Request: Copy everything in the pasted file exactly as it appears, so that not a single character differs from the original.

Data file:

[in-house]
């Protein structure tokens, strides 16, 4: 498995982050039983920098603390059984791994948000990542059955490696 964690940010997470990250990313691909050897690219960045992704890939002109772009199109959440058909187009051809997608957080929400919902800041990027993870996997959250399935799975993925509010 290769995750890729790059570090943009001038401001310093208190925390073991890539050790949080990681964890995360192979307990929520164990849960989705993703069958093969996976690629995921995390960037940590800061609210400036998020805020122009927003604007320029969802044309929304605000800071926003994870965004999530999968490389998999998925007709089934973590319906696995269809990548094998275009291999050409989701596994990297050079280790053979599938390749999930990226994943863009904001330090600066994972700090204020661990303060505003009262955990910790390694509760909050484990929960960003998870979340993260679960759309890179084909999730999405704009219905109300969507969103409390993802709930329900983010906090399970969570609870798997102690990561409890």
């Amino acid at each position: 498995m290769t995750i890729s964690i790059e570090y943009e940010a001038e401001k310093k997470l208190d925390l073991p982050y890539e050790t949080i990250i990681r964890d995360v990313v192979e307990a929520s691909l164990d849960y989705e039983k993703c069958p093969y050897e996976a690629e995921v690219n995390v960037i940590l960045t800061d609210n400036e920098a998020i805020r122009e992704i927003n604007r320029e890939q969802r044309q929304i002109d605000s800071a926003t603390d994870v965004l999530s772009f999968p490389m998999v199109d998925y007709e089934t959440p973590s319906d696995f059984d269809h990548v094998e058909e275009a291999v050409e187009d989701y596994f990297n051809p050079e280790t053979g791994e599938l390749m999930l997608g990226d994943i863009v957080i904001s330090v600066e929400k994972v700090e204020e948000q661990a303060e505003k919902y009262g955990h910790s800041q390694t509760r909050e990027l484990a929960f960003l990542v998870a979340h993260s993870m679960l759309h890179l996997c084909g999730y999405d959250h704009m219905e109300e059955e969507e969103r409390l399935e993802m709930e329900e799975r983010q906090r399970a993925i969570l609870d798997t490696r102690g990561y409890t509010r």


[in-house]
């Protein structure tokens, strides 16, 4: 498995982050039983920098603390059984791994948000990542059955490696 964690940010997470990250990313691909050897690219960045992704890939002109772009199109959440058909187009051809997608957080929400919902800041990027993870996997959250399935799975993925509010 290769995750890729790059570090943009001038401001310093208190925390073991890539050790949080990681964890995360192979307990929520164990849960989705993703069958093969996976690629995921995390960037940590800061609210400036998020805020122009927003604007320029969802044309929304605000800071926003994870965004999530999968490389998999998925007709089934973590319906696995269809990548094998275009291999050409989701596994990297050079280790053979599938390749999930990226994943863009904001330090600066994972700090204020661990303060505003009262955990910790390694509760909050484990929960960003998870979340993260679960759309890179084909999730999405704009219905109300969507969103409390993802709930329900983010906090399970969570609870798997102690990561409890």
């Amino acid at each position: 498995m290769t995750i890729s964690i790059e570090y943009e940010a001038e401001k310093k997470l208190d925390l073991p982050y890539e050790t949080i990250i990681r964890d995360v990313v192979e307990a929520s691909l164990d849960y989705e039983k993703c069958p093969y050897e996976a690629e995921v690219n995390v960037i940590l960045t800061d609210n400036e920098a998020i805020r122009e992704i927003n604007r320029e890939q969802r044309q929304i002109d605000s800071a926003t603390d994870v965004l999530s772009f999968p490389m998999v199109d998925y007709e089934t959440p973590s319906d696995f059984d269809h990548v094998e058909e275009a291999v050409e187009d989701y596994f990297n051809p050079e280790t053979g791994e599938l390749m999930l997608g990226d994943i863009v957080i904001s330090v600066e929400k994972v700090e204020e948000q661990a303060e505003k919902y009262g955990h910790s800041q390694t509760r909050e990027l484990a929960f960003l990542v998870a979340h993260s993870m679960l759309h890179l996997c084909g999730y999405d959250h704009m219905e109300e059955e969507e969103r409390l399935e993802m709930e329900e799975r983010q906090r399970a993925i969570l609870d798997t490696r102690g990561y409890t509010r």